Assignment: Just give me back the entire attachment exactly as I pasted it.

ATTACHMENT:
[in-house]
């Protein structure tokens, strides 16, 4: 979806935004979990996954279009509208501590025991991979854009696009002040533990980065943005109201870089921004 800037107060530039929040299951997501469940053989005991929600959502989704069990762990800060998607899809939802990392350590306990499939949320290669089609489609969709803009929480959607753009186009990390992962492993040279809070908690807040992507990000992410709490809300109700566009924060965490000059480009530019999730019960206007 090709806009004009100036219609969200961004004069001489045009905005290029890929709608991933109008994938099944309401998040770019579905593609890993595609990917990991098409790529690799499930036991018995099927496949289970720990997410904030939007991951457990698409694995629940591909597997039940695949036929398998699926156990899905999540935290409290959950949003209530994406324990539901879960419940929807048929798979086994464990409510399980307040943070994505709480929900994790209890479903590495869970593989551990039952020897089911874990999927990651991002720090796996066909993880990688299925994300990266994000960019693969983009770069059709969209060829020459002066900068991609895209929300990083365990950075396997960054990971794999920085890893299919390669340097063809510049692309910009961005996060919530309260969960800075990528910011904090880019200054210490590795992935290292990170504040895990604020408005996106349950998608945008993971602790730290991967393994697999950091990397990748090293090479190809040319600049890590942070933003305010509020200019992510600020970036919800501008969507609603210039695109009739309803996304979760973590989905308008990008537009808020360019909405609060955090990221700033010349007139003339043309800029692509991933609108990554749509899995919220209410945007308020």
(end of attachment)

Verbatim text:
[in-house]
């Protein structure tokens, strides 16, 4: 979806935004979990996954279009509208501590025991991979854009696009002040533990980065943005109201870089921004 800037107060530039929040299951997501469940053989005991929600959502989704069990762990800060998607899809939802990392350590306990499939949320290669089609489609969709803009929480959607753009186009990390992962492993040279809070908690807040992507990000992410709490809300109700566009924060965490000059480009530019999730019960206007 090709806009004009100036219609969200961004004069001489045009905005290029890929709608991933109008994938099944309401998040770019579905593609890993595609990917990991098409790529690799499930036991018995099927496949289970720990997410904030939007991951457990698409694995629940591909597997039940695949036929398998699926156990899905999540935290409290959950949003209530994406324990539901879960419940929807048929798979086994464990409510399980307040943070994505709480929900994790209890479903590495869970593989551990039952020897089911874990999927990651991002720090796996066909993880990688299925994300990266994000960019693969983009770069059709969209060829020459002066900068991609895209929300990083365990950075396997960054990971794999920085890893299919390669340097063809510049692309910009961005996060919530309260969960800075990528910011904090880019200054210490590795992935290292990170504040895990604020408005996106349950998608945008993971602790730290991967393994697999950091990397990748090293090479190809040319600049890590942070933003305010509020200019992510600020970036919800501008969507609603210039695109009739309803996304979760973590989905308008990008537009808020360019909405609060955090990221700033010349007139003339043309800029692509991933609108990554749509899995919220209410945007308020």